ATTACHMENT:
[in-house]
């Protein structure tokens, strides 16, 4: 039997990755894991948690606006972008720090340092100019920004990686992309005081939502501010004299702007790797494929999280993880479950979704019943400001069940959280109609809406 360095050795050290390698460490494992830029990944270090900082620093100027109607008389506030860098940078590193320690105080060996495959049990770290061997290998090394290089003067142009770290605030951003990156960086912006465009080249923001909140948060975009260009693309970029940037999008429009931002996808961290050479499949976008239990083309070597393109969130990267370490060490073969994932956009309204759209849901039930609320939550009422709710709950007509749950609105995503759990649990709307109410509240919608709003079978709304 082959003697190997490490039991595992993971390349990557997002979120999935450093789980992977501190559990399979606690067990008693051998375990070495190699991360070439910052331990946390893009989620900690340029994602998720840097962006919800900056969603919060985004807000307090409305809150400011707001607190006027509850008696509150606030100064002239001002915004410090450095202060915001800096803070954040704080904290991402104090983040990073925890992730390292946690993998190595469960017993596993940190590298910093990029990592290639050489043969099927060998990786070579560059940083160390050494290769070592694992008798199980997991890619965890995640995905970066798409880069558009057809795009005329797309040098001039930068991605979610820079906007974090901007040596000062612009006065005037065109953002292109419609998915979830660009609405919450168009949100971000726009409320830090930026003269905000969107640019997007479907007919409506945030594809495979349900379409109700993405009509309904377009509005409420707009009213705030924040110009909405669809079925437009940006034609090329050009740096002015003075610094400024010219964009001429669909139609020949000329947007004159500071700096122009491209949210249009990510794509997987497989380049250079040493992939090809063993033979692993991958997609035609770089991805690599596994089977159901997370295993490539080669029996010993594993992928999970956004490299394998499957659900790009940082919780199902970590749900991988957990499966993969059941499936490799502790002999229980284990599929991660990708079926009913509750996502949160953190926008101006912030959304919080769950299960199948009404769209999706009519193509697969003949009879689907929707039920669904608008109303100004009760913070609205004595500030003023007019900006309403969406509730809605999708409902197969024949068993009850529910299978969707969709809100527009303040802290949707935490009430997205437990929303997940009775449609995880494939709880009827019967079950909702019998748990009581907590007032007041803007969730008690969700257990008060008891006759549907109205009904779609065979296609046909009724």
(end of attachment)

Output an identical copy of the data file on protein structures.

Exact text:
[in-house]
């Protein structure tokens, strides 16, 4: 039997990755894991948690606006972008720090340092100019920004990686992309005081939502501010004299702007790797494929999280993880479950979704019943400001069940959280109609809406 360095050795050290390698460490494992830029990944270090900082620093100027109607008389506030860098940078590193320690105080060996495959049990770290061997290998090394290089003067142009770290605030951003990156960086912006465009080249923001909140948060975009260009693309970029940037999008429009931002996808961290050479499949976008239990083309070597393109969130990267370490060490073969994932956009309204759209849901039930609320939550009422709710709950007509749950609105995503759990649990709307109410509240919608709003079978709304 082959003697190997490490039991595992993971390349990557997002979120999935450093789980992977501190559990399979606690067990008693051998375990070495190699991360070439910052331990946390893009989620900690340029994602998720840097962006919800900056969603919060985004807000307090409305809150400011707001607190006027509850008696509150606030100064002239001002915004410090450095202060915001800096803070954040704080904290991402104090983040990073925890992730390292946690993998190595469960017993596993940190590298910093990029990592290639050489043969099927060998990786070579560059940083160390050494290769070592694992008798199980997991890619965890995640995905970066798409880069558009057809795009005329797309040098001039930068991605979610820079906007974090901007040596000062612009006065005037065109953002292109419609998915979830660009609405919450168009949100971000726009409320830090930026003269905000969107640019997007479907007919409506945030594809495979349900379409109700993405009509309904377009509005409420707009009213705030924040110009909405669809079925437009940006034609090329050009740096002015003075610094400024010219964009001429669909139609020949000329947007004159500071700096122009491209949210249009990510794509997987497989380049250079040493992939090809063993033979692993991958997609035609770089991805690599596994089977159901997370295993490539080669029996010993594993992928999970956004490299394998499957659900790009940082919780199902970590749900991988957990499966993969059941499936490799502790002999229980284990599929991660990708079926009913509750996502949160953190926008101006912030959304919080769950299960199948009404769209999706009519193509697969003949009879689907929707039920669904608008109303100004009760913070609205004595500030003023007019900006309403969406509730809605999708409902197969024949068993009850529910299978969707969709809100527009303040802290949707935490009430997205437990929303997940009775449609995880494939709880009827019967079950909702019998748990009581907590007032007041803007969730008690969700257990008060008891006759549907109205009904779609065979296609046909009724």